Returning to “The Stanley Parable,” we can describe its narrative three-space in the following terms: the narrative dictated by the narrator is the ‘main plot’, represented by the z-axis. Every narrative that results from the player disobeying the narrator is a distinct path through the exploratory domain, described by vectors which have only x and y components (that is to say, they do not advance the main plot). Notice two things about this framework. First, the formalization makes clear that “Stanley” inverts the narrative structure of most video games: whereas the narratives of most video games are anchored by the main plot, which the player ultimately aims to see through to its conclusion, the majority of narrative in “Stanley” comes from avoiding the main plot. Second, this allows us to schematize the conflict between the {[Stanley] Narrator} concept and {[Stanley] Player} concept like so: the game highlights a conflict between lambda (i.e., Stanley) being guided by vectors with z-components, thereby advancing the main plot, and vectors with exclusively (x, y) components, advancing without regard to the main plot. This is a precise account of how “The Stanley Parable” pits traditional storytelling and video game storytelling against each other: linear storytelling is at odds with choice mechanics because the multidimensionality of an exploratory domain necessarily eschews any potential for a narrative that is perfectly linear. Put another way, the dynamics show that the kinds of strictly deterministic linearity we have been discussing and genuine agency on the part of the player are mutually exclusive.

The Phone

In one of the possible 19 endings to “The Stanley Parable”, the player “breaks the game” by making a choice that was supposed to be impossible within the context of the narrative: trapped in a room with a ringing phone, which Stanley supposedly must answer, the player instead directs Stanley to disconnect the phone. This leads the narrator to acknowledge the player directly, saying to her, “You are not Stanley!” This is the crux of the conflict between {[Stanley] Narrator} and {[Stanley] Player}: the narrator assumes he is describing a character, a complex semantic unit, the actions of which are entirely determined by the narrative; but in fact, as the narrator realizes in this outcome, he is interacting with an agent external to the world of the game, who imbues this character with the ability to choose whether or not to follow the narrator’s narrative.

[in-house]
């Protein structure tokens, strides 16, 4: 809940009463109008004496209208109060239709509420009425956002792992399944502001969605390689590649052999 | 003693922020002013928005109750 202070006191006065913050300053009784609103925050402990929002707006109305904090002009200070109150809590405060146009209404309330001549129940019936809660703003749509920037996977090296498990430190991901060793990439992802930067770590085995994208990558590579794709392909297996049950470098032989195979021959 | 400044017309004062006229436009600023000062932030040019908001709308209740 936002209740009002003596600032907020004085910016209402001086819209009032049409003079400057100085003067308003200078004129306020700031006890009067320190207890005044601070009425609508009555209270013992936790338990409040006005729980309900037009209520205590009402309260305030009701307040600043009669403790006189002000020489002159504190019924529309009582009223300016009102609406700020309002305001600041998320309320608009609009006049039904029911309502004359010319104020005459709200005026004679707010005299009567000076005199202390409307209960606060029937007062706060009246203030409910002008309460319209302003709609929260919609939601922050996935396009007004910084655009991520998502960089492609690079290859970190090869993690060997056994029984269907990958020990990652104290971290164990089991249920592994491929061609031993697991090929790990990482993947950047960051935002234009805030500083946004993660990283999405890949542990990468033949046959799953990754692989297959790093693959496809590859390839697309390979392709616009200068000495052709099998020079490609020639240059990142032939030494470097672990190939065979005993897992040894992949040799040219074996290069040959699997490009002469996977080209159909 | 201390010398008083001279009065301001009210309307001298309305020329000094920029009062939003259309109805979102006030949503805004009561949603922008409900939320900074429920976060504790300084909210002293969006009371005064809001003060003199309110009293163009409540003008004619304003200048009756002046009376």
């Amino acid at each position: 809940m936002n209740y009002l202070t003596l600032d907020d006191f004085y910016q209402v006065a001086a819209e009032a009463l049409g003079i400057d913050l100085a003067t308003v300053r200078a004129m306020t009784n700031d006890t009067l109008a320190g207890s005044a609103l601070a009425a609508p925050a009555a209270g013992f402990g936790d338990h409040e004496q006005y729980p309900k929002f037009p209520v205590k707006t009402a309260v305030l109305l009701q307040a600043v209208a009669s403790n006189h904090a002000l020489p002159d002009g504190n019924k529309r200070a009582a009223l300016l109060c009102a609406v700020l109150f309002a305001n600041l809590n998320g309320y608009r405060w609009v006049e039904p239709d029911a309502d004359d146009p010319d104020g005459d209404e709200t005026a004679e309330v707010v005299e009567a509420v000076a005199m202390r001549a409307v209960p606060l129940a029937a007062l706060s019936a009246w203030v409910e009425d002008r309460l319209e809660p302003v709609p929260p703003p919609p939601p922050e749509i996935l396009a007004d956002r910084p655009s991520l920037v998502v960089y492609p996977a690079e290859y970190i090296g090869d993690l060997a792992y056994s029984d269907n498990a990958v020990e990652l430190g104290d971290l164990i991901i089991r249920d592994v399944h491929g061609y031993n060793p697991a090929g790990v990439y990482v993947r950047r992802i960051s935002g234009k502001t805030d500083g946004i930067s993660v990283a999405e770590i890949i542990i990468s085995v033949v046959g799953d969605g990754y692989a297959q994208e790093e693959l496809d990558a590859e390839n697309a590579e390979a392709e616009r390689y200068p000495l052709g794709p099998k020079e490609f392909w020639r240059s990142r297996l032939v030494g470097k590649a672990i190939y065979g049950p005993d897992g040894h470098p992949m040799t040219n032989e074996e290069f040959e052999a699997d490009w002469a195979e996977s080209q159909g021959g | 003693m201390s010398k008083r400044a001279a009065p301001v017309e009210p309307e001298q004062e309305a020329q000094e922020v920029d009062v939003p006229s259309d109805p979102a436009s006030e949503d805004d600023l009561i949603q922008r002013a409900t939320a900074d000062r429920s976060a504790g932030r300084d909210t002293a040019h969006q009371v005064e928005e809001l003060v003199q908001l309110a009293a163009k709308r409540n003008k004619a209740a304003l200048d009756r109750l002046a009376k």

The Museum

The preceding dynamics alone would suffice for a game with insightful meta-commentary about video game aesthetics; however, “The Stanley Parable” goes one step further by also inviting the player to consider the fact that it is the product of game designers. In another possible ending, Stanley is taken to a pristine museum with vaulted ceilings, transported away from the narrator moments before Stanley’s death. A different voice poses a question to the player: “When every path you can walk has been created for you long in advance, death becomes meaningless, making life the same. Do you see now? Do you see that Stanley was already dead from the moment he hit start?” The exhibits in the museum are various pictures and stories from the real-world development of “The Stanley Parable”: concept art, early beta versions of various endings, snippets of narrator speech that were ultimately discarded, and so forth. After the interlude in the museum, the narrative returns to the moment immediately preceding Stanley’s death, and the voice implores the player to make “[her] only true choice”: quitting the game. This is our way into the third conception of Stanley as a cyranoid: {[Stanley] Game Designer}.